Editorial Cartoon by Graeme MacKay, The Hamilton Spectator – Thursday December 23, 2021
Not everyone still loves Marineland
Tourism in Ontario’s Niagara region, like all regions, is constantly evolving.
Where once it was centred on Niagara Falls, now it stretches all along the lakefronts, down the canal, into the wineries and across the greenspaces and bicycle and hiking trails from one end of the region to the other.
It’s modern, and for all the money it takes in, a lot gets reinvested in order to stay up to date.
And then there is Marineland.
It’s an anachronism, like some spectre from long ago that looms over the rest of Niagara reminding us of what used to pass for entertainment back in the bad old days.
Specifically, we’re talking about its continued reliance on animals to fill the role that thrill rides and other adventures do at more modernized amusement parks.
Now, Marineland has been charged under the Criminal Code with one count of using a captive cetacean for performance for entertainment purposes without authorization.
Marineland has denied the allegation, blaming “ideologically driven activists” and saying its exhibit educates park visitors to provide “a foundation in understanding of these important marine species.”
The courts will decide which side is right; no evidence has been presented yet and there is no trial date.
And anyone who has been to Marineland sometime in the past 25 years can make up their own minds based on their experience. It hasn’t changed much.
But change is long overdue at the park with possibly the most recognizable jingle in Canada: “Everyone loves Marineland!”
And at one time, most people who went there did love it.
Year after year, millions of people trooped through its gates to ride the rides, feed the bears and watch the water shows.
It was the jewel of Niagara’s tourism industry, back in the day, and a lot of locals earned their living because Marineland brought the tourists here.
But times have changed and so have people’s opinions on what’s entertainment.
Beluga whales and penguins aren’t native to Ontario, obviously, nor are tanks and confined areas any sort of natural habitat for them.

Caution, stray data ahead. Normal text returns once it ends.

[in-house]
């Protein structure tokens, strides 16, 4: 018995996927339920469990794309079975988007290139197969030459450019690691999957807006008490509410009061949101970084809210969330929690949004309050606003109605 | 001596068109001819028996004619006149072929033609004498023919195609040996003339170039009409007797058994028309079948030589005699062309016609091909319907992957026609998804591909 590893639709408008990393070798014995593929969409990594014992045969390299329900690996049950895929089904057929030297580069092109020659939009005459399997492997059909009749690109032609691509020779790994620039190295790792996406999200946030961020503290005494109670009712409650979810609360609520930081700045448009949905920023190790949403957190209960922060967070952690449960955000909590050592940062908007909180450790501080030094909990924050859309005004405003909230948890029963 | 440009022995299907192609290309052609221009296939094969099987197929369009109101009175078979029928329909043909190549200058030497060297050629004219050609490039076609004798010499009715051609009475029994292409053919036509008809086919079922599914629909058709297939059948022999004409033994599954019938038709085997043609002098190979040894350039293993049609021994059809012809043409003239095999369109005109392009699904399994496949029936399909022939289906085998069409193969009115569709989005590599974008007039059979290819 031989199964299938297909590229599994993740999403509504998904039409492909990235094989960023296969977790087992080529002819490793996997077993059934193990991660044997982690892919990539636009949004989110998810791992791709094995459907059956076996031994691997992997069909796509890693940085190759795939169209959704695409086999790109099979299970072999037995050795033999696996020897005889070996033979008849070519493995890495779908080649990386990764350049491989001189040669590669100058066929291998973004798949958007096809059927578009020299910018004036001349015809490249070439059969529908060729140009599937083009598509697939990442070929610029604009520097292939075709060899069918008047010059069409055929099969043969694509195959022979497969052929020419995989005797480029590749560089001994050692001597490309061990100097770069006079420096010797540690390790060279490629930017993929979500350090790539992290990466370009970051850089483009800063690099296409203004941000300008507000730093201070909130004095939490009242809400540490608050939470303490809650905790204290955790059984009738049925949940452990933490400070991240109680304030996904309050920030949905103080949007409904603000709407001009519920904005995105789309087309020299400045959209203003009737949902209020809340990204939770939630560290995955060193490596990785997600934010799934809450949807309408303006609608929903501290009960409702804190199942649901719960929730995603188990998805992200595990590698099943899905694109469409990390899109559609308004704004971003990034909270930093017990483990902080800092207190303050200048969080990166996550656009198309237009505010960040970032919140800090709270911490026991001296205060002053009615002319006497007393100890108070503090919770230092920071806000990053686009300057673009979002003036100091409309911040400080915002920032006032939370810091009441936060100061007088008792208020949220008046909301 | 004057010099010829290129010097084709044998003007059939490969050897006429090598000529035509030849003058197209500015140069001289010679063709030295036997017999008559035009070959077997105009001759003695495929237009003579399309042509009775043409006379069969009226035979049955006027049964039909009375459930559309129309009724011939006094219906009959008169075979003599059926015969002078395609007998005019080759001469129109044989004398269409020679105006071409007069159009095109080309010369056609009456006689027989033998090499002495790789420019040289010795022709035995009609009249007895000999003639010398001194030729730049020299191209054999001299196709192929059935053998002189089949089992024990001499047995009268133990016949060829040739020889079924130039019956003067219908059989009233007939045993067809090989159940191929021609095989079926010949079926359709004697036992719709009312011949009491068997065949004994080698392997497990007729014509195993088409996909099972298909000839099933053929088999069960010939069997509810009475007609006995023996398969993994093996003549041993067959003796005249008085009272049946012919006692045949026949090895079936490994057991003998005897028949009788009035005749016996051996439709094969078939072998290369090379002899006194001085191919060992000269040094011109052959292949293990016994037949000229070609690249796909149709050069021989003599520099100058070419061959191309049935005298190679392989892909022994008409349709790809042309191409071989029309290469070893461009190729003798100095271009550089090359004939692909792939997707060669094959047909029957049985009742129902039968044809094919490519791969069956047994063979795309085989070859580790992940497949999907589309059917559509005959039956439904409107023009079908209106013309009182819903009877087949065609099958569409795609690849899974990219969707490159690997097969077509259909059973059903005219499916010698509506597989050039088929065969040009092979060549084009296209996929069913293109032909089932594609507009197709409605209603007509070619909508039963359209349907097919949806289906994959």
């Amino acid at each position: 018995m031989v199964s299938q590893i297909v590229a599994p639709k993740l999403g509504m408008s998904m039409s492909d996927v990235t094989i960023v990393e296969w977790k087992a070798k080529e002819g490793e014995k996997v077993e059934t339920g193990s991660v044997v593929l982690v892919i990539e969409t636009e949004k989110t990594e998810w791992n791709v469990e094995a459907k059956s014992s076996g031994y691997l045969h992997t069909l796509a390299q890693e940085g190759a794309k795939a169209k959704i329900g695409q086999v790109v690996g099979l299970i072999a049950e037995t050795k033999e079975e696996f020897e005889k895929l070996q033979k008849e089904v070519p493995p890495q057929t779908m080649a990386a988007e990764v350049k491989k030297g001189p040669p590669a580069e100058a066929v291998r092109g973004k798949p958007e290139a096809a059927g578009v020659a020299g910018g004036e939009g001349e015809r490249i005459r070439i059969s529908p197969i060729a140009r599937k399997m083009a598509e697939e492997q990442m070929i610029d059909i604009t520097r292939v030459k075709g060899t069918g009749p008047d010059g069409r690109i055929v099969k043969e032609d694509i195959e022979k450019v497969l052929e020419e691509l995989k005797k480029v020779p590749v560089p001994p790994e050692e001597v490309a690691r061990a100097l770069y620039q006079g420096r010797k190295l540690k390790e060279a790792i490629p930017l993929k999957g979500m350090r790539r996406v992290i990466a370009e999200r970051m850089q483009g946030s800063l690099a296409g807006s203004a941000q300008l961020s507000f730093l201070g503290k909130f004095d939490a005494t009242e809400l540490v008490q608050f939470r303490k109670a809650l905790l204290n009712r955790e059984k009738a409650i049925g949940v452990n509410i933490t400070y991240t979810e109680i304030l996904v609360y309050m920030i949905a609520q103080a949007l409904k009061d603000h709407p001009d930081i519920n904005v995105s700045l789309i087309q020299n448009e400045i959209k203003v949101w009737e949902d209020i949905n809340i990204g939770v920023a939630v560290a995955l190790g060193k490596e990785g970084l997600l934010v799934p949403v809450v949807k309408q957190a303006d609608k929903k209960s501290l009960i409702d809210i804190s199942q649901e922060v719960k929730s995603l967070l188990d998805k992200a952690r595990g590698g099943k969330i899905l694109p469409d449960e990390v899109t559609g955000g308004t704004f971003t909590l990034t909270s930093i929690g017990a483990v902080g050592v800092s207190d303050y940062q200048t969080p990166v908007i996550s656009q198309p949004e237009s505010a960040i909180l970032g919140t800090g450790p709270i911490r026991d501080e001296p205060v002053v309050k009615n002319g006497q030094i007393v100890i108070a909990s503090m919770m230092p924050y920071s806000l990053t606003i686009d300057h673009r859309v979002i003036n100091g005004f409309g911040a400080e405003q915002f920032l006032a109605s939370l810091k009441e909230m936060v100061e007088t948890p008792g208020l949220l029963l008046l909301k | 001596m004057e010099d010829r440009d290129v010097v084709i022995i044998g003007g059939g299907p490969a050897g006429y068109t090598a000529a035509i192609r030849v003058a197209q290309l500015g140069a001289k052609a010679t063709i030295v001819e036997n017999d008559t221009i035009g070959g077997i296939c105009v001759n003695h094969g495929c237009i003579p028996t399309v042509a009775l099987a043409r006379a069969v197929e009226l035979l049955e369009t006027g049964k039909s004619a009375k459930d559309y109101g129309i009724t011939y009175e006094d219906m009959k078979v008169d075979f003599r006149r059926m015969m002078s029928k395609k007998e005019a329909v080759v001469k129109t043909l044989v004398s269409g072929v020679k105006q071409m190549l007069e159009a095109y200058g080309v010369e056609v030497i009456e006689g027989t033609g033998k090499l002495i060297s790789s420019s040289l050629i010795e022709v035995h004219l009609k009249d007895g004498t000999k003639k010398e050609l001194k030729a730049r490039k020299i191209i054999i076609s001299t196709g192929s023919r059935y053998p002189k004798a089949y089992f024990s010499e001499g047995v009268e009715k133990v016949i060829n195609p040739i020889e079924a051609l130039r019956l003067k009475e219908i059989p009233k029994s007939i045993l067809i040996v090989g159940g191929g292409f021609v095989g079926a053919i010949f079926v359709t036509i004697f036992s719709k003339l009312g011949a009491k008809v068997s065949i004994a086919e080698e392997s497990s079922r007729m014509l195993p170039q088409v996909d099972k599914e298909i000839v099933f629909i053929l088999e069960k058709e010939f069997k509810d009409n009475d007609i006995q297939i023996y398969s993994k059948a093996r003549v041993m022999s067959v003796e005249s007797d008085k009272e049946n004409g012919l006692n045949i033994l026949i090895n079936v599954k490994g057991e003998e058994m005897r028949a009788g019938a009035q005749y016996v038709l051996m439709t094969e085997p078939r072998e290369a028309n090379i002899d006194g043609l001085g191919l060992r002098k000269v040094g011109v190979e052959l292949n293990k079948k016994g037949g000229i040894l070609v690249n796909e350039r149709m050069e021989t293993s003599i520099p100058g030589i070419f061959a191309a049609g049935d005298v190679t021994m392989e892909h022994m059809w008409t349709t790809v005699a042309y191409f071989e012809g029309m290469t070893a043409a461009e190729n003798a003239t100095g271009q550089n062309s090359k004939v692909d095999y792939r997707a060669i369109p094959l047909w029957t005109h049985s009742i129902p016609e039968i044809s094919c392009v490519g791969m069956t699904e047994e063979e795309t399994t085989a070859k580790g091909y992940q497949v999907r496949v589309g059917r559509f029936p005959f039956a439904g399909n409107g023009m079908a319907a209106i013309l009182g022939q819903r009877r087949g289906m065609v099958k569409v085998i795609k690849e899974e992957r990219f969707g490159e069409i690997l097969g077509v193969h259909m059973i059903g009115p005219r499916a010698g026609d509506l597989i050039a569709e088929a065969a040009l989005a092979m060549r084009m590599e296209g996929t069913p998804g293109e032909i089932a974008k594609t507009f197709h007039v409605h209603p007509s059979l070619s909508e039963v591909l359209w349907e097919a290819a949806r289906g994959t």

Bison and deer kept in pens? A group of bears living in a man-made “natural” setting with park guests looking down at them from above, like the audience at some wrestling show?
One person’s “education” is another’s “exploitation.”
The world has changed, and Ontario’s tourism sector has changed as well, but Marineland has barely budged over the decades.
And what about Kiska, the park’s lone killer whale described on the Marineland website as “our friendly ocean giant.”
Others, who don’t agree with Marineland’s vision, call Kiska something else: “The world’s loneliest orca.”
By sticking to its outdated program while the world moved ahead, Marineland boxed itself — and Kiska — into a quandary.
Laws changed, and now it is illegal in Ontario to buy or sell orcas. And releasing Kiska into the wild, now, would likely be traumatic for her.
So whether it is educational or heartbreaking to watch Kiska swim alone — take your pick — that’s how she will stay.
Marineland is correct in wanting to educate people on animal conservation.
These days, though, there are many ways to learn about sea creatures and land animals without having to watch them go about their days living in unnaturally confined spaces.
Marineland’s hands may be bound when it comes to poor Kiska the killer whale, but there is nothing tying the park to its old, outdated ways.
Through current ownership, or if a long-rumoured sale actually finally happens, the park needs to drastically rethink its vision.
Times change, but Marineland hasn’t. And time will pass it by. (Hamilton Spectator Editorial)